Bethesda Terrace


Mid-Park at 72nd Street


In their master plan for Central Park, the 1858 “Greensward Plan,” Frederick Law Olmsted and Calvert Vaux proposed an architectural “heart of the Park” defined by a sweeping Promenade that would culminate in a Terrace overlooking the Lake. As Vaux said to a newspaper reporter in 1865, however, the architecture was always to be subordinate to the landscape: “Nature
first, 2nd and 3rd – architecture after awhile.”

Yet Olmsted and Vaux also understood the practical nature of a public park. There had to be places for people to gather, to experience the human variety the City had to offer, as well as the inspiration of nature. And they succeeded splendidly with Bethesda Terrace and what we now call the Mall (formerly the Promenade).

Park visitors stand on Bethesda’s Upper Terrace and look across the Lake at the rugged shoreline of the Ramble. They look down on the lawn Terrace and watch classes of new mothers doing aerobics, using strollers for counterpoises. Or they watch rowboats or even an occasional gondola pass across the Lake’s foreground. The scene is framed now as it was before the turn of the century – with two twenty-foot ornamental poles bearing gonfalons, colorful medieval-style banners. Leaving the Upper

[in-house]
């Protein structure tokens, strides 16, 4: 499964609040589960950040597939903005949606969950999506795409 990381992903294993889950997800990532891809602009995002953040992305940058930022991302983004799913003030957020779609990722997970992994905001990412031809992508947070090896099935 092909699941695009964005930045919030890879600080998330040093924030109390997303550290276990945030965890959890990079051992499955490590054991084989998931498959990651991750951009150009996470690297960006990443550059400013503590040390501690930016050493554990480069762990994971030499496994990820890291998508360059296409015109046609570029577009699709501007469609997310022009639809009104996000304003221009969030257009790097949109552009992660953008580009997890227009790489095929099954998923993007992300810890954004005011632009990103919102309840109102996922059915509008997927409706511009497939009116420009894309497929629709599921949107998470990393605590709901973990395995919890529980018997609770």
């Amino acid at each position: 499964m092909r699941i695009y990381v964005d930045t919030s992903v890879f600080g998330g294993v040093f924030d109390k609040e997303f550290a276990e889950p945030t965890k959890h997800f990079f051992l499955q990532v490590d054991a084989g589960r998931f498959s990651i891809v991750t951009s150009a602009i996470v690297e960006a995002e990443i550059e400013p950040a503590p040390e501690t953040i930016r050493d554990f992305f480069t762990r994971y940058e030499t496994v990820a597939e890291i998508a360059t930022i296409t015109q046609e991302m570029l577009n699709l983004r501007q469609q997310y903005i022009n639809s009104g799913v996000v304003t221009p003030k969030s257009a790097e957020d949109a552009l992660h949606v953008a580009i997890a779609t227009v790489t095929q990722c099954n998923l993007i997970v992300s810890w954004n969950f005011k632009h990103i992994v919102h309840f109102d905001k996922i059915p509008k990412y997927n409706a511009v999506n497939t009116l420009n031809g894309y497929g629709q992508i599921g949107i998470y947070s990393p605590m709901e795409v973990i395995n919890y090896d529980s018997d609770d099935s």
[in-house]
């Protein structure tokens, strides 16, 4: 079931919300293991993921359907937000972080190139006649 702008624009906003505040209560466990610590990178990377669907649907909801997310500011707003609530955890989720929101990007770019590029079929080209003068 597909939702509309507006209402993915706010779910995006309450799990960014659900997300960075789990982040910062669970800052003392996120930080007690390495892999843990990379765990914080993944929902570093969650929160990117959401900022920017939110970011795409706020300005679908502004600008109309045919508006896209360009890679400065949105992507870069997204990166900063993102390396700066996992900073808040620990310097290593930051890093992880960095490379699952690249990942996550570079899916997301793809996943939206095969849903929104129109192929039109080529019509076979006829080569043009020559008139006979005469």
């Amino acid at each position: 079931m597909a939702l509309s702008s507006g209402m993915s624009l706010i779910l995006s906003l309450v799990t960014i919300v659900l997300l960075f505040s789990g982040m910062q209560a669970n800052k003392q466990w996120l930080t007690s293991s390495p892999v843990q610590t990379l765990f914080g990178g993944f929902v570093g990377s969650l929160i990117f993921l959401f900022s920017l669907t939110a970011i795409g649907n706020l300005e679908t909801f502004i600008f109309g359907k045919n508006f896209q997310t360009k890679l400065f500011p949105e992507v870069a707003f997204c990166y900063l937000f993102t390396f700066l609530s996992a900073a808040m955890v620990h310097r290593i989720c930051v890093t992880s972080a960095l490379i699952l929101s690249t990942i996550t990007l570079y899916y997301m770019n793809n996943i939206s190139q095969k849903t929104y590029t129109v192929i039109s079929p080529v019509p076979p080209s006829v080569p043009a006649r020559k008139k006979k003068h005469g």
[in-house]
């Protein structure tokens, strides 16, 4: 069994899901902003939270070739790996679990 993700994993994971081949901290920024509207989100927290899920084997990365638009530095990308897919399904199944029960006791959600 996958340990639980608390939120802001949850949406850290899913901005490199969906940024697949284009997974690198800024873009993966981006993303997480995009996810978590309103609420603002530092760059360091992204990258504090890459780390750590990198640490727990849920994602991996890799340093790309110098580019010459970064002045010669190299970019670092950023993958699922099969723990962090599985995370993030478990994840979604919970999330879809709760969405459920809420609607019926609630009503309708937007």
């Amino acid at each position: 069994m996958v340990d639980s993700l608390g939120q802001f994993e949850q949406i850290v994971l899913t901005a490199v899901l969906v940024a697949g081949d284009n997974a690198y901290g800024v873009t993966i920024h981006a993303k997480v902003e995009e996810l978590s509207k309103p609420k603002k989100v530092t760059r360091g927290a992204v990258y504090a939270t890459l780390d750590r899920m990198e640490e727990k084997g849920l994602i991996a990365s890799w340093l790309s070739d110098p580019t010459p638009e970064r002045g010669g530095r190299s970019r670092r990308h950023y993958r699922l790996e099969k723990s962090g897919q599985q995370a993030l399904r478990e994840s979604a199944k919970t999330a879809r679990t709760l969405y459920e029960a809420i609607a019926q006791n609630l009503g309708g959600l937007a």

Terrace, visitors can sit on benches built into the lawn’s Terrace walls and watch the human parade at eye-level.

The decorative elements for Bethesda Terrace itself were designed by English-born architect Jacob Wrey Mould. Reasserting the primacy of nature, Mould chose representative wildlife and seasonal design motifs. There are also carvings symbolic of day: a rising sun, a crowing cock. Night is represented by a lamp and book, a bat and owl, and a witch flying over a Jack-O-Lantern.

On the lower Terrace is one of the most photographed fountains in the world, “Angel of the Waters.” Bethesda Fountain, as it is often called, was the only sculpture commissioned as part of the original design of the Park. The artist, Emma Stebbins, was the first woman to receive a commission for a major public work in New York City; the fact that she was the sister
of Col. Henry G. Stebbins, the President of the Central Park Board of Commissioners, does not detract from her accomplishment or talent. The sculpture, dedicated in 1873, is a neoclassical winged female figure who symbolically blesses the water of the fountain with her one hand and carries a lily, the symbol of purity, in the other. The fountain celebrates the opening of the Croton Aqueduct, which brought fresh water to New Yorkers in 1842.

Pictures of the Bethesda Terrace

Bethesda Terrace
Bethesda Terrace in October of 2004.